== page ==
Press release
The HSUS Demands Wyeth Laboratories Take Responsibility for Premarin Horses
October 17, 2003

WASHINGTON – The HSUS today called upon Wyeth Inc. to establish a fund to provide for the reportedly 20,000 or more pregnant mares housed on farms in Western Canada and the Midwest United States whose services are no longer needed because of decreased demand for Premarin™ and related hormone replacement therapies (HRT) derived from the urine of pregnant horses.

According to news reports, Wyeth held an emergency meeting last week of 500 contract ranchers whose horses provide Wyeth, and subsidiaries Wyeth Laboratories and Ayerst Organics with the pregnant mare urine used to produce estrogen for HRT drugs. At the meeting, Wyeth informed the ranchers of its decision to cancel one-third of all contracts while the other two-thirds of producers will be forced to reduce their herds by 35 percent. This will result in 50 percent fewer PMU mares in production. The result of this cutback is that an estimated 20,000 horses will immediately be sent to auction in North America.

“It is frankly unconscionable for Wyeth to make a decision that it knows will adversely affect the lives of these animals without clear procedures in place to deal with the consequences of that decision,” said Martha C. Armstrong, senior vice president of companion animals for The HSUS. “Wyeth has profited for more than 30 years on the backs of these animals. These horses deserve a more fitting end to their ‘service’ than a feedlot or slaughterhouse, which will be the plight for the vast majority of them.”

The HSUS sent a letter to Robert Essner, Wyeth chairman, offering assistance in forming a plan to move all PMU mares and foals from their current quarters to a temporary sanctuary for evaluation and care and, eventually, to placement in future homes as cherished, equine companions.

“Taking just a portion of that profit and immediately dedicating it to establishing a sanctuary fund and over the long term, transitioning these horses to rescue organizations, is Wyeth’s ethical and moral obligation,” Armstrong said.

The HSUS points out that equine sanctuaries and rescue group facilities are already filled to capacity. These groups cannot absorb an influx of about 40,000 horses—20,000 mares and their foals. If a new sanctuary is not established for these horses, most of them will inevitably end up at slaughterhouses. Each year, about 50,000 foals are born out of the PMU industry. With the exception of a very few who end up with rescue organizations, most of the foals are sent to slaughter which feeds an overseas market for horsemeat. The majority of PMU farms are based in western Canada and North Dakota.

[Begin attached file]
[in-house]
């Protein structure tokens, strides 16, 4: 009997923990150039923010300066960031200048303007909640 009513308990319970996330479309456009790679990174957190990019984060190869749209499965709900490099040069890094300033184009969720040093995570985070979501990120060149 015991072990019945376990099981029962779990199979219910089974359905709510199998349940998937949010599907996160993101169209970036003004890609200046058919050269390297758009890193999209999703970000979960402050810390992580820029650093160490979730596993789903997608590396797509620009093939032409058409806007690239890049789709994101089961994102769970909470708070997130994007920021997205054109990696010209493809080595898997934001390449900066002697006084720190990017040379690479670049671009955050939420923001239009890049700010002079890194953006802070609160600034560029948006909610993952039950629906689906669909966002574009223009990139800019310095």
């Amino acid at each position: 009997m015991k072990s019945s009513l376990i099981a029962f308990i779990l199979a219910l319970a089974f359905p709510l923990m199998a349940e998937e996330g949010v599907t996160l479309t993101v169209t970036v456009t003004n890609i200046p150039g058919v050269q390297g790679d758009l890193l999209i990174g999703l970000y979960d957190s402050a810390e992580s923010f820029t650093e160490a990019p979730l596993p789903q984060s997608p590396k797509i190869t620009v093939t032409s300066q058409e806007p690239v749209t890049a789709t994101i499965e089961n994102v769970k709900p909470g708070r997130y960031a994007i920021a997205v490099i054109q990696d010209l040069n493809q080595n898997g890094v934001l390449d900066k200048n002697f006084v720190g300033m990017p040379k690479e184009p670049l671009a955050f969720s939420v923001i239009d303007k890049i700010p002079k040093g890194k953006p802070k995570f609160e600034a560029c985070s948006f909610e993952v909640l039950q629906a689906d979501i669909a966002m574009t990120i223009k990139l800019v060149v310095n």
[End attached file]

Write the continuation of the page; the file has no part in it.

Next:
Production of this estrogen replacement therapy (ERT) has long been a controversial issue because of the inherent suffering endured by the horses in the process. The urine collection procedure involves confining pregnant mares for six months or more, tethered in a narrow stall with a rubber cup positioned over her vulva to collect the urine flow. The cup is held in place by overhead supports and a partial body harness. The tether and collection apparatus greatly restrict movement, and the mare is unable to turn around or take more than a step or two in any direction. For more on the facts about PMU, horse slaughter and related issues, visit The HSUS Web site at and enter PMU as the search term.

The HSUS is the nation’s largest animal protection organization with more than seven million members and constituents. The HSUS is a mainstream voice for animals, with active programs in companion animals, wildlife and habitat protection, animals in research and farm animals and sustainable agriculture. For nearly 50 years, The HSUS has protected all animals through legislation, litigation, investigation, education, advocacy and fieldwork. The non-profit organization is based in Washington, DC and has 10 regional offices across the country.